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A mapping $\Lambda:\mathbb{R}^{n+1}\rightarrow \mathbb{R}^m$ is said to be upper semi-continuous with respect to inclusion(u.s.c.i) at $\left(t_0,x_0\right)$, where, $t_0\in \mathbb{R}$ and $x_0\in\mathbb{R}$ if for every $\epsilon>0$, there exists $\delta > 0$ such that \begin{equation} \Lambda\left(t,x\right)\subseteq \left[\Lambda\left(t_0,x_0\right)\right]_{\epsilon} \end{equation} for every $\left(t,x\right)$ in $\delta-$ neighborhood of $\left(t_0,x_0\right)$. and $[U]_{\epsilon}$ represents closed $\epsilon$ neighborhood of $U$.

My doubt comes in this second part mentioned below:

"The mapping is said to be u.s.c.i. on $\mathbb{R}^{n+1}$ if it is u.s.c.i. at every point of $\mathbb{R}^{n+1}$".

Since the mapping of all points ( and these points may be in $\mathbb{R}^{n+1}$) in the $\delta-$ neighborhood of $\left(t_0,x_0\right)$ lie inside the $\epsilon-$ neighborhood of mapping of $\left(t_0,x_0\right)$, then clearly, for all these points inside $B\left((t_0,x_0),\delta\right)$, barring $(t_0,x_0)$, the requirement for u.s.c.i. is not satisfied, unless the $\subseteq$ sign is replaced with $=$. Otherwise, it is not possible that $\Lambda$ will be u.s.c.i. on every part of $\mathbb{R}^{n+1}$.

Can someone explain in detail, the meaning of sentence written in quotes.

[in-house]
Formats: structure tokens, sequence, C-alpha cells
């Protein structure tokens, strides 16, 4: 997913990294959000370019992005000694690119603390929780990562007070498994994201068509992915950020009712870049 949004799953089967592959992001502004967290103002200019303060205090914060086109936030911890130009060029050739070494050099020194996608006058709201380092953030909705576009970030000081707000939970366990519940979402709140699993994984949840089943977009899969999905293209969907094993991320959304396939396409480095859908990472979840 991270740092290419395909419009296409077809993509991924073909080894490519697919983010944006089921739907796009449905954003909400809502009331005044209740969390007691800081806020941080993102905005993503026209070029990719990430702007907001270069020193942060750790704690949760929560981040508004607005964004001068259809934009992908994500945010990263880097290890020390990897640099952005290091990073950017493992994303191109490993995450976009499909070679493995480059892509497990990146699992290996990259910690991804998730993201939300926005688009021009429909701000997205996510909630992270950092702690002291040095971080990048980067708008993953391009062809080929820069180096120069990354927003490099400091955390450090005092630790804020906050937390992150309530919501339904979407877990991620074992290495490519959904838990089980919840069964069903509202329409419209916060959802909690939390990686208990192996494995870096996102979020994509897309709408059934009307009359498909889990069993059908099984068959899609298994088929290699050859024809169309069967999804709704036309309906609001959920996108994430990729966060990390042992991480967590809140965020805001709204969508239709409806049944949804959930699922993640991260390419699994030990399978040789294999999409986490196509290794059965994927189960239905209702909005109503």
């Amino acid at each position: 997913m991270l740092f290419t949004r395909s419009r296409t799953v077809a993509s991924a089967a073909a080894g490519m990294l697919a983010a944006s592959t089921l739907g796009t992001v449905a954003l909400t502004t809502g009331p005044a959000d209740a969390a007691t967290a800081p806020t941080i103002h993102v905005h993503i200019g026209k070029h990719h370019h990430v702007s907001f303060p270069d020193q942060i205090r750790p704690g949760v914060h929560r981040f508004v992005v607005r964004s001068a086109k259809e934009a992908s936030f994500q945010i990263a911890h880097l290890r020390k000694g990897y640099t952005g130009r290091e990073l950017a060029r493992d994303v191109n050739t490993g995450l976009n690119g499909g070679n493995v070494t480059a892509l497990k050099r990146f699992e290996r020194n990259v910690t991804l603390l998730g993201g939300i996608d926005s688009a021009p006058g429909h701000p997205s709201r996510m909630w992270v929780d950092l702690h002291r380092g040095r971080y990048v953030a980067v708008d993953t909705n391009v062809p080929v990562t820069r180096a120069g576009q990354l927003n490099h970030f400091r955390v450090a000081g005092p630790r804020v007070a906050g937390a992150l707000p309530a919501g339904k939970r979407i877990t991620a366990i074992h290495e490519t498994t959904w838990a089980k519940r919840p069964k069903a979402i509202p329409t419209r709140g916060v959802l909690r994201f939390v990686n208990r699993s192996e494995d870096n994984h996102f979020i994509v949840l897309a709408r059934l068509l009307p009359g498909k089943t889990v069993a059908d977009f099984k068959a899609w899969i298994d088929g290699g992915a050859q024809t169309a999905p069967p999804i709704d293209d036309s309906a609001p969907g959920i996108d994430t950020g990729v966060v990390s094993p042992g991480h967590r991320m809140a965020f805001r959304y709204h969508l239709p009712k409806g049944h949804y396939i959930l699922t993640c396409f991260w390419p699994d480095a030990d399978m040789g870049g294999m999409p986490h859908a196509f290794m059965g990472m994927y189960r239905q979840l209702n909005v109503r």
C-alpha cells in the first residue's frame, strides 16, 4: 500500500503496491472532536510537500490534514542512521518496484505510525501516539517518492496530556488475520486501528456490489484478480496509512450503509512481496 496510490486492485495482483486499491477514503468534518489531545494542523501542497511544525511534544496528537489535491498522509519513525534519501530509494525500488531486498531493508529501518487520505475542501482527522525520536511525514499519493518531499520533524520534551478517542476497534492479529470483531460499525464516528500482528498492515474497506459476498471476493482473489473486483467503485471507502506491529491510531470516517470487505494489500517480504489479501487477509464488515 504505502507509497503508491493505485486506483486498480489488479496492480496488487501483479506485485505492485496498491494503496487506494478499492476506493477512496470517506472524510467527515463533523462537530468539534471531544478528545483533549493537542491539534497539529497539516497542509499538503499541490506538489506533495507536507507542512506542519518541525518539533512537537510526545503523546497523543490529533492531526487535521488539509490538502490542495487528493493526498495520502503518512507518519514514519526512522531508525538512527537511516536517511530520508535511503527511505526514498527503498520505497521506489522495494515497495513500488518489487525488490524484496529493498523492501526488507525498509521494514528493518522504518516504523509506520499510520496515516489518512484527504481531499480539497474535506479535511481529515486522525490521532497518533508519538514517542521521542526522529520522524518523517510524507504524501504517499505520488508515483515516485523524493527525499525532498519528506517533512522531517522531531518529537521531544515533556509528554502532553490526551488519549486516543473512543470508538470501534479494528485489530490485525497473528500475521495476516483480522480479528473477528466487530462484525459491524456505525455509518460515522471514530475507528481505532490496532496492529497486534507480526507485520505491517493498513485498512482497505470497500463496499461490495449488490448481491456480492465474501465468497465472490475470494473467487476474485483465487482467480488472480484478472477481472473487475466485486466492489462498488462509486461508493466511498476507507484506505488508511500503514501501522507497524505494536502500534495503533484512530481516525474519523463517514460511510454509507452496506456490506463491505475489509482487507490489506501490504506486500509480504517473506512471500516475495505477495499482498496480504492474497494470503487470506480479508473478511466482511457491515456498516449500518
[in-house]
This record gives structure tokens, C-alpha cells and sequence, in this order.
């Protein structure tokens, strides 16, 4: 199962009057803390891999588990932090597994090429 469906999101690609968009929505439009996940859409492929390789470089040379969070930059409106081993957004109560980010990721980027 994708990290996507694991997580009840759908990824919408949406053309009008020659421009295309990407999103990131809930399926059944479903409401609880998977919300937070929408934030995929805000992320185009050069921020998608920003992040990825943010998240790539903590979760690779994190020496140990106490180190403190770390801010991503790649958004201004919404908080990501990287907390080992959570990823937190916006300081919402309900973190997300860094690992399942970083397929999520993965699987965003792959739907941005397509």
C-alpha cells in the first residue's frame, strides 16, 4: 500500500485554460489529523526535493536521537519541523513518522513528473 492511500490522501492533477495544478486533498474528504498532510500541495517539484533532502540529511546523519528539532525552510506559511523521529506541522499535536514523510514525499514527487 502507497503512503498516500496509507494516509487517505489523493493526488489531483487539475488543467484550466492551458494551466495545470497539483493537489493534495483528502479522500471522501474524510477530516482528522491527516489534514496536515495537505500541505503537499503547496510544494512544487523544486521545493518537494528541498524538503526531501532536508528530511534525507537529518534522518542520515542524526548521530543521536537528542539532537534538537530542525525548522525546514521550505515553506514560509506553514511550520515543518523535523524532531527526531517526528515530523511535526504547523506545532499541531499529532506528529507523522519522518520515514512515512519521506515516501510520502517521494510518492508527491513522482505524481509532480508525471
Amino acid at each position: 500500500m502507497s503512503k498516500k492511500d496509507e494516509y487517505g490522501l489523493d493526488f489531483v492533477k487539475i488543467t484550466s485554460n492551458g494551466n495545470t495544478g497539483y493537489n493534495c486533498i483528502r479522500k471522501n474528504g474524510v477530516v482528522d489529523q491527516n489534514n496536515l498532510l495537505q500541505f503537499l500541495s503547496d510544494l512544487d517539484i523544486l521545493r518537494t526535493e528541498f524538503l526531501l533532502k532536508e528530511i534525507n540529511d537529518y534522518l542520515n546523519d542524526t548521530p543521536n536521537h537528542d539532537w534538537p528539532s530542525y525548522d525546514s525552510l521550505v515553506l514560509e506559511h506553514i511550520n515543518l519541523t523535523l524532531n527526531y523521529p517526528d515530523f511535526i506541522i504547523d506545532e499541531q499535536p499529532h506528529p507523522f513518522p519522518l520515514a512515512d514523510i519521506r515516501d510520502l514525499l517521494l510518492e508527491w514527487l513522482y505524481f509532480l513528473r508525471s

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  • $\begingroup$ It seems $\Lambda$ is perhaps meant to be $\mathcal P(\mathbb R^{n+1}) \to \mathcal P(\mathbb R^m)$? $\endgroup$ – Anthony Carapetis Nov 5 '14 at 2:34
  • $\begingroup$ Here is the definition of u.s.c.i. by the author: books.google.com/… $\endgroup$ – user146290 Nov 5 '14 at 2:37
  • $\begingroup$ So it seems $\Lambda : \mathbb R^{n+1} \to \mathcal P (\mathbb R^m)$. $\endgroup$ – Anthony Carapetis Nov 5 '14 at 3:00
  • $\begingroup$ I am new to analysis. What does $\mathcal{P}$ denote? $\endgroup$ – user146290 Nov 5 '14 at 3:06
  • $\begingroup$ The power set. In words, $\Lambda$ maps elements of $\mathbb R^{n+1}$ to subsets of $\mathbb R^m$. $\endgroup$ – Anthony Carapetis Nov 5 '14 at 4:08

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